feature by Doris Amenyo
Accra, July 11, GNA - ‘You’ve made your bed, now lie in it’, I heard a colleague say recently in the newsroom whiles teasing another colleague for his waywardness. But coming to think of our current water and sanitation challenges, a similar expression can also be used to describe our current state.
Health authorities state that 71 per cent of all diseases in Ghana are caused by unsafe water and poor sanitation. This is why the claim on the need to reorient our health focus from the curative paradigm to a preventive and curative paradigm is vital.
Why not? As the initial steps taken to prevent any health concern is quite often more important than for a malaria or cholera-diagnosed individual to meet the doctor only to return to the environment where preventive diseases and disease vectors abound.
The essence of water, sanitation and hygiene (WASH) is the focus of Sustainable Development Goal 6. And there is no need to elaborate further than to add that due to its importance three different days have been set aside globally by the United Nations to create awareness and to reinforce the essence of the message it seeks to portray.
The dates are: World Water Day- 22 March; Global Hand washing Day – 15 October; and World Toilet Day -19 November.
Proper waste water management is the key determinant of an environment’s status. Many of our drains are inefficient and need improvement at various levels. This is besides the unprecedented population growth and increased urbanisation amongst others.
Many more in the country still rely on surface water to meet their daily water needs. Move a little beyond Accra to surrounding towns and you would see children perhaps, drinking contaminated water, collected from a nearby river, and that same water is used for all other purposes, including cooking and washing.
While it is true that there is a challenge for access to water for many, many households still face the challenge to provide the funds needed to invest in the solutions to their problems.
And the poor living in urban areas have been known to pay up to 10 times more per litre for water service from private vendors than their middle-class counterparts connected to piped water services.
These water costs can be reduced through investments in improved household water assets such as rainwater harvesting equipment, wells etc. Unfortunately, this requires up-front investments that many in the society cannot afford.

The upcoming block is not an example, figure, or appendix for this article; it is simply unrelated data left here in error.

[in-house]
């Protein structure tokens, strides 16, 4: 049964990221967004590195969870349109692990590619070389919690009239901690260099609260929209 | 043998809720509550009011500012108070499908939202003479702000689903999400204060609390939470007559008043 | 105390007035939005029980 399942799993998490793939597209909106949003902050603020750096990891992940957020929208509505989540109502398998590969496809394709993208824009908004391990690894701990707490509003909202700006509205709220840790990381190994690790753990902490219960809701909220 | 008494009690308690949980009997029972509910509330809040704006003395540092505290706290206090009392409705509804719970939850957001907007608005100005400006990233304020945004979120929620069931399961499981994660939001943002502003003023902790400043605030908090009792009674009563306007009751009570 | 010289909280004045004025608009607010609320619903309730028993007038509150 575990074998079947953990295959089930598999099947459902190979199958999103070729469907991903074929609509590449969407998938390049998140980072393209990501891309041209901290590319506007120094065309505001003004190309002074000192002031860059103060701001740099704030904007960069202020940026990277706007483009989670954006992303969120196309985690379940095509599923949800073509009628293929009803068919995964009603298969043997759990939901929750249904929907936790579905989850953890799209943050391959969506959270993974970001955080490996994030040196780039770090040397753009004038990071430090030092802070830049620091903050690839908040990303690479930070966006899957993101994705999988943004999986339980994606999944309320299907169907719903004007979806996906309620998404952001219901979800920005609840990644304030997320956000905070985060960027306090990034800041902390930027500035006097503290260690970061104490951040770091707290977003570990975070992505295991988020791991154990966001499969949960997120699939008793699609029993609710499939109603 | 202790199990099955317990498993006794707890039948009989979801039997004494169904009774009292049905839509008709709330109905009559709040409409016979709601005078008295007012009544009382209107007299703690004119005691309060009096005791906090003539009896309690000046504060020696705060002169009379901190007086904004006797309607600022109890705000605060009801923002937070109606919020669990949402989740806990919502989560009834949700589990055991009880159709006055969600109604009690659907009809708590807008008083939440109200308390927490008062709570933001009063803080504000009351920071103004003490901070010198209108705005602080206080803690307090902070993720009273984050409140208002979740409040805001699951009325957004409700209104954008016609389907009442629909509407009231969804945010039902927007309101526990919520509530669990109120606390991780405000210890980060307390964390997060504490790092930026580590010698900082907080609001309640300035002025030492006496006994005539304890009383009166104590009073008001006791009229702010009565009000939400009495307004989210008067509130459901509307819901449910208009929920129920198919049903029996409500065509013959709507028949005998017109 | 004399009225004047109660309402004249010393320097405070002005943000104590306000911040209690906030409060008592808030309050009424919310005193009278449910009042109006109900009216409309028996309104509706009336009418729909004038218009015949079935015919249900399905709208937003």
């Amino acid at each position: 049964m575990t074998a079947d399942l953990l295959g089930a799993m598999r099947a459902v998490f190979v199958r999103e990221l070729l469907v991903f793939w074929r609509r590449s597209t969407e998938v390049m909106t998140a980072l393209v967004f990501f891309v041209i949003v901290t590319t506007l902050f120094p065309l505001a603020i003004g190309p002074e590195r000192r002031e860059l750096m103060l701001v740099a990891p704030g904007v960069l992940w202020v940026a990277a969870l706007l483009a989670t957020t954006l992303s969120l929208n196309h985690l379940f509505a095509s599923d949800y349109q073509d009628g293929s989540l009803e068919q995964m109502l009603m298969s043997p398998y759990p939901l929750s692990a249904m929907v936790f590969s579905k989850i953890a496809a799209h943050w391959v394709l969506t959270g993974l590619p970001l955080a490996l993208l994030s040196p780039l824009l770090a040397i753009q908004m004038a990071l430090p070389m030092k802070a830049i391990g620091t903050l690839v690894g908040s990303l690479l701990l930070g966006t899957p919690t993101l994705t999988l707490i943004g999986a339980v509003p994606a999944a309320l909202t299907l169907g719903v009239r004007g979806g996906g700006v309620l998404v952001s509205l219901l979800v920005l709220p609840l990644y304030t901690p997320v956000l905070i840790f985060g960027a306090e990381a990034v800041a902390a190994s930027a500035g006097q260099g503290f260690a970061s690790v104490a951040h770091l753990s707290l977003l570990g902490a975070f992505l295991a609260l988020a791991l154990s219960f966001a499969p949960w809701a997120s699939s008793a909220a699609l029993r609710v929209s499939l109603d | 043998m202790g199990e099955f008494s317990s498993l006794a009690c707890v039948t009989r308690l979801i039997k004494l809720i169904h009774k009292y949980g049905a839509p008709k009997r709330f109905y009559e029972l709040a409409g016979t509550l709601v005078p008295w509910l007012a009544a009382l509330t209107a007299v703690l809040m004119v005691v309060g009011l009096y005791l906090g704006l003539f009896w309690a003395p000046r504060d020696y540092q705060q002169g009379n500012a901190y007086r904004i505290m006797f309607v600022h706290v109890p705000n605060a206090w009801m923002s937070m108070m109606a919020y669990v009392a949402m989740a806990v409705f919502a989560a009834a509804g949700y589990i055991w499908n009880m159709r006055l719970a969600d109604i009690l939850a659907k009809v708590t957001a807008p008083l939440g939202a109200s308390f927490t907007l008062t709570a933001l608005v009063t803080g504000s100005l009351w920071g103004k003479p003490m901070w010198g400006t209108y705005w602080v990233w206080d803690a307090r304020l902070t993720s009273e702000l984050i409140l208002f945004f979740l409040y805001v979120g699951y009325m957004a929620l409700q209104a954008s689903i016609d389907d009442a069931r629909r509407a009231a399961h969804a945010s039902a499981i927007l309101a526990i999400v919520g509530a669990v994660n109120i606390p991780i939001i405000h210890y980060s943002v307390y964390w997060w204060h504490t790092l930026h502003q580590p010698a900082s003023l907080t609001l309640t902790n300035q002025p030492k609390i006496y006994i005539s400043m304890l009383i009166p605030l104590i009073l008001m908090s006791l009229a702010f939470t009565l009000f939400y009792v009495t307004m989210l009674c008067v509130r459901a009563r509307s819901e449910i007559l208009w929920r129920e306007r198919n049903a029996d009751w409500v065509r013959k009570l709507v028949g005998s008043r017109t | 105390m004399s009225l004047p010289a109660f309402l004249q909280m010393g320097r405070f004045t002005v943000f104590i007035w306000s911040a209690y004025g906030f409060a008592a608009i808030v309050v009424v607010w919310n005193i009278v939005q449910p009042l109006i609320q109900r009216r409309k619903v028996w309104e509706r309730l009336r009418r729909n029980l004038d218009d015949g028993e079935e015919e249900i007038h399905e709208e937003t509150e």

It is quite known that hand washing with soap at critical times- after defecating, before eating or preparing food can greatly reduce the incidence and spread of diarrhoea and many related diseases in families. Yet many food vendors are seen on a daily basis hawking besides an insanitary environment. So even if you wash your hands and use a clean spoon, the food sold to the individuals could be the source of an infection.
Then we also read quite often in the media of how hygiene related concerns have prevented many adolescent girls from participating fully in their academic affairs. We also read of the efforts by various stakeholders including the Gender Ministry to change prevailing notions on menstruation and related taboos in the society.
Poor sanitation, just like water is also one of the reasons for the high mortality rate in many communities. We keep compounding our sanitation concerns with the indiscriminate manner we discard our rubbish.
Drainage systems are perennially choked with filth and the efforts of the waste collection agencies, with their limited resources, would come to a naught if we can’t aid their efforts with our behavioral change.
The argument of this short piece is that more investment is needed in the awareness creation effort in the WASH sector. Behavioral change information emphasised in schools and sometimes through incentives, for me is the key.
More emphasis should also be placed on media campaigns, hygiene-based courses in schools, and performance-based rewards for children to serve as models in the society.
For some it is important that drinking water, sanitation and hygiene be considered as preventive medicine. It is important we all see it in this vein if we want to chalk any success in our efforts.